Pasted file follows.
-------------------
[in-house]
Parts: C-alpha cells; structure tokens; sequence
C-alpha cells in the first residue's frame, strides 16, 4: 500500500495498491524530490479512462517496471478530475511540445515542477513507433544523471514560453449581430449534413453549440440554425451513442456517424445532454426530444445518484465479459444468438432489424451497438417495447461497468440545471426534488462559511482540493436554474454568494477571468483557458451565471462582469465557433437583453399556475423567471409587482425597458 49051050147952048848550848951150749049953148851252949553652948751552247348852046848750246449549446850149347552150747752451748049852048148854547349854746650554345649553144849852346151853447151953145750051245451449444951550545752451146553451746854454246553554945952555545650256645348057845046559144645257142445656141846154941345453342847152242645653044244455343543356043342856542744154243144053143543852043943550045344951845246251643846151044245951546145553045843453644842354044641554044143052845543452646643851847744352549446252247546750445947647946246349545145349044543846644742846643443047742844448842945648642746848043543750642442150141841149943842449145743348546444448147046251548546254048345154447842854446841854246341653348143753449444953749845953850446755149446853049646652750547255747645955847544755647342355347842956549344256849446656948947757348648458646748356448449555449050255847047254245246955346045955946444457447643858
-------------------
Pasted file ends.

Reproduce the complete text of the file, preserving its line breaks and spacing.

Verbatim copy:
[in-house]
Parts: C-alpha cells; structure tokens; sequence
C-alpha cells in the first residue's frame, strides 16, 4: 500500500495498491524530490479512462517496471478530475511540445515542477513507433544523471514560453449581430449534413453549440440554425451513442456517424445532454426530444445518484465479459444468438432489424451497438417495447461497468440545471426534488462559511482540493436554474454568494477571468483557458451565471462582469465557433437583453399556475423567471409587482425597458 49051050147952048848550848951150749049953148851252949553652948751552247348852046848750246449549446850149347552150747752451748049852048148854547349854746650554345649553144849852346151853447151953145750051245451449444951550545752451146553451746854454246553554945952555545650256645348057845046559144645257142445656141846154941345453342847152242645653044244455343543356043342856542744154243144053143543852043943550045344951845246251643846151044245951546145553045843453644842354044641554044143052845543452646643851847744352549446252247546750445947647946246349545145349044543846644742846643443047742844448842945648642746848043543750642442150141841149943842449145743348546444448147046251548546254048345154447842854446841854246341653348143753449444953749845953850446755149446853049646652750547255747645955847544755647342355347842956549344256849446656948947757348648458646748356448449555449050255847047254245246955346045955946444457447643858